Looking forward to hearing some real substance next time.

  2. Well said, as always, and down to earth SaaS advice, especially for start-ups to consider. The quote from Drucker is a great one and timeless, we should engrave that on all our heads. It’s related to value=benefits – cost, which often people don’t understand, along with not understanding the difference between features, advantages, benefits and value.
    Walter Adamson @g2m
    http://xeesm.com/walter

  3. Tawheed, read your comment and your post at your blog. Disagreement adds to the value of the discussion. From your own blog you’ve given a prescription. What I see in Lincoln’s post IS more a method although you dispute that. The items outlined at the bottom of the post outline process steps which have to be gone through, in a workshop setting with a customer – he headlines 5 segments of that potential workshop, and the paragraph before reinforces the reasons. Perhaps your a much more savvy potential SaaS provider than we see but most don’t get those basics and need education, far be it training. That comes after they get the message, which you find obvious and I agree with you that when you understand it it is obvious and “Marketing 101″. How many times have you heard “Cloud 101″, but that’s where 90% of the market is. Re the reference to 37signals I take that as a teaser to get the participation going – personally I think that’s smart of Lincoln.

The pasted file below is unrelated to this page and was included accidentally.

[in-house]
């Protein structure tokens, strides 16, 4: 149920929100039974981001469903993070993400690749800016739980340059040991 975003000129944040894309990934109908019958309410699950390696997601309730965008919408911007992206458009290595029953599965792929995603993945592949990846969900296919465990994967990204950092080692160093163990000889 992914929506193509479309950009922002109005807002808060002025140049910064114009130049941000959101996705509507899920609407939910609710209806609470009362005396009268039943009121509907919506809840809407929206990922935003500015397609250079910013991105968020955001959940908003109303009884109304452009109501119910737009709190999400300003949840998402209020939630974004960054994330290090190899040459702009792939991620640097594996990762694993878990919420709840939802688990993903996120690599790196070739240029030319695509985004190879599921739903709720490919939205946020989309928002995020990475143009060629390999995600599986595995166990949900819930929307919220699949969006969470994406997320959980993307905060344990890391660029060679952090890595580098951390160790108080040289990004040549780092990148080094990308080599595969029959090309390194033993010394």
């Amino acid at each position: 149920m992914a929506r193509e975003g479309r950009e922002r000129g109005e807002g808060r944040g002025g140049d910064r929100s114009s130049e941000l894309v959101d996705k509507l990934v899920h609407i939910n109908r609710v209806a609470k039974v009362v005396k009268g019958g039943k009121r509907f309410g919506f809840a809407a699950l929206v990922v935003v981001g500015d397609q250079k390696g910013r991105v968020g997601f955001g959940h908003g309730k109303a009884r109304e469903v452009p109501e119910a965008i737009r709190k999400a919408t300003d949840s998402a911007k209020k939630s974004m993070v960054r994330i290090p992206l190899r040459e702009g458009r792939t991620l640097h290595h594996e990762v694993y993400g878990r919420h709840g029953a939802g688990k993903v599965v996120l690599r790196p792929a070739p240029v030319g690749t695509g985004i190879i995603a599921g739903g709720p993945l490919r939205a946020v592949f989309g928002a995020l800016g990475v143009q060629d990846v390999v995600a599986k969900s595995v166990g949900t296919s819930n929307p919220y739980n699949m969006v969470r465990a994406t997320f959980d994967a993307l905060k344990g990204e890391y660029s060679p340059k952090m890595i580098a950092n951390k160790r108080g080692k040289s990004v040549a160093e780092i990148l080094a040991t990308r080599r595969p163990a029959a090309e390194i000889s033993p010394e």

Walter
    http://xeesm.com/walter

  4. Tawheed – First off, I can tell you’re passionate about this subject. I am too; that is why I wrote this piece for you and dedicate my entire business to helping SaaS & Web App companies with their Pricing and Revenue Modeling. To your point, this post is definitely just a start if Bob will have me back… After nearly 1000 words I thought it was a good place to go ahead and call it a post. I’ll add another 1000 or so here.